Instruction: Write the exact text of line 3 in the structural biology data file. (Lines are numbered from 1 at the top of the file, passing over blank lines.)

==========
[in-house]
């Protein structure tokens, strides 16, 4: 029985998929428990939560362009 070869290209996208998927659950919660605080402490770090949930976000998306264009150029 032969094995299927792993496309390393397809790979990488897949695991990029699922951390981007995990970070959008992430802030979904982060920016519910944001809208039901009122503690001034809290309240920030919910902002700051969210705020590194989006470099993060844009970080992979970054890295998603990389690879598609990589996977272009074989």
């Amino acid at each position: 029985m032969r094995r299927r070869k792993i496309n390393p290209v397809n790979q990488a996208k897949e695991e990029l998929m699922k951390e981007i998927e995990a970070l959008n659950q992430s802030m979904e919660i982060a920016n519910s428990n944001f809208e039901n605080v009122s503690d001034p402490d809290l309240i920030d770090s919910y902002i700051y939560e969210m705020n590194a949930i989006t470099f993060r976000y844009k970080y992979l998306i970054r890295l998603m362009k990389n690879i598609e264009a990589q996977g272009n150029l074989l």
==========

């Amino acid at each position: 029985m032969r094995r299927r070869k792993i496309n390393p290209v397809n790979q990488a996208k897949e695991e990029l998929m699922k951390e981007i998927e995990a970070l959008n659950q992430s802030m979904e919660i982060a920016n519910s428990n944001f809208e039901n605080v009122s503690d001034p402490d809290l309240i920030d770090s919910y902002i700051y939560e969210m705020n590194a949930i989006t470099f993060r976000y844009k970080y992979l998306i970054r890295l998603m362009k990389n690879i598609e264009a990589q996977g272009n150029l074989l």